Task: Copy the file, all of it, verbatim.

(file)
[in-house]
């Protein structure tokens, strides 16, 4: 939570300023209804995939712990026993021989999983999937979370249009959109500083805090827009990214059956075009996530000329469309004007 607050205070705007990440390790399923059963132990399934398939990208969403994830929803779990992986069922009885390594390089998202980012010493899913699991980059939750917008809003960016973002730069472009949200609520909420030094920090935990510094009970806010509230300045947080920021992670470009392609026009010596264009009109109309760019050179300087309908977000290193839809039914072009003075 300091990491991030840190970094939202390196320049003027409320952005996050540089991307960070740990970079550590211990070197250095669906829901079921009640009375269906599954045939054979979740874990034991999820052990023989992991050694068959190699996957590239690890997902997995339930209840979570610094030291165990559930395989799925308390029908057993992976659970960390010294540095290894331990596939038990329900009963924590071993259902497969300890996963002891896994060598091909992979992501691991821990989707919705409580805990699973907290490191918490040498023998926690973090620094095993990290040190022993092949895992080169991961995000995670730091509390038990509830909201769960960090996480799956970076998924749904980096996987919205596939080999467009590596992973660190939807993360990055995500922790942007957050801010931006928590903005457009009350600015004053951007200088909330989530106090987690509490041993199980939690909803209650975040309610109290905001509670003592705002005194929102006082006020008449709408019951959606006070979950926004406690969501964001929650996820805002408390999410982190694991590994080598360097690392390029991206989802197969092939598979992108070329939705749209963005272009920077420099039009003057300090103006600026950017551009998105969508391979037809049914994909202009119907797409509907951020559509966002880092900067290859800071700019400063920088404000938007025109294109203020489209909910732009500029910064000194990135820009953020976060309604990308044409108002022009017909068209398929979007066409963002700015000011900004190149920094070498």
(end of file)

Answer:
[in-house]
């Protein structure tokens, strides 16, 4: 939570300023209804995939712990026993021989999983999937979370249009959109500083805090827009990214059956075009996530000329469309004007 607050205070705007990440390790399923059963132990399934398939990208969403994830929803779990992986069922009885390594390089998202980012010493899913699991980059939750917008809003960016973002730069472009949200609520909420030094920090935990510094009970806010509230300045947080920021992670470009392609026009010596264009009109109309760019050179300087309908977000290193839809039914072009003075 300091990491991030840190970094939202390196320049003027409320952005996050540089991307960070740990970079550590211990070197250095669906829901079921009640009375269906599954045939054979979740874990034991999820052990023989992991050694068959190699996957590239690890997902997995339930209840979570610094030291165990559930395989799925308390029908057993992976659970960390010294540095290894331990596939038990329900009963924590071993259902497969300890996963002891896994060598091909992979992501691991821990989707919705409580805990699973907290490191918490040498023998926690973090620094095993990290040190022993092949895992080169991961995000995670730091509390038990509830909201769960960090996480799956970076998924749904980096996987919205596939080999467009590596992973660190939807993360990055995500922790942007957050801010931006928590903005457009009350600015004053951007200088909330989530106090987690509490041993199980939690909803209650975040309610109290905001509670003592705002005194929102006082006020008449709408019951959606006070979950926004406690969501964001929650996820805002408390999410982190694991590994080598360097690392390029991206989802197969092939598979992108070329939705749209963005272009920077420099039009003057300090103006600026950017551009998105969508391979037809049914994909202009119907797409509907951020559509966002880092900067290859800071700019400063920088404000938007025109294109203020489209909910732009500029910064000194990135820009953020976060309604990308044409108002022009017909068209398929979007066409963002700015000011900004190149920094070498």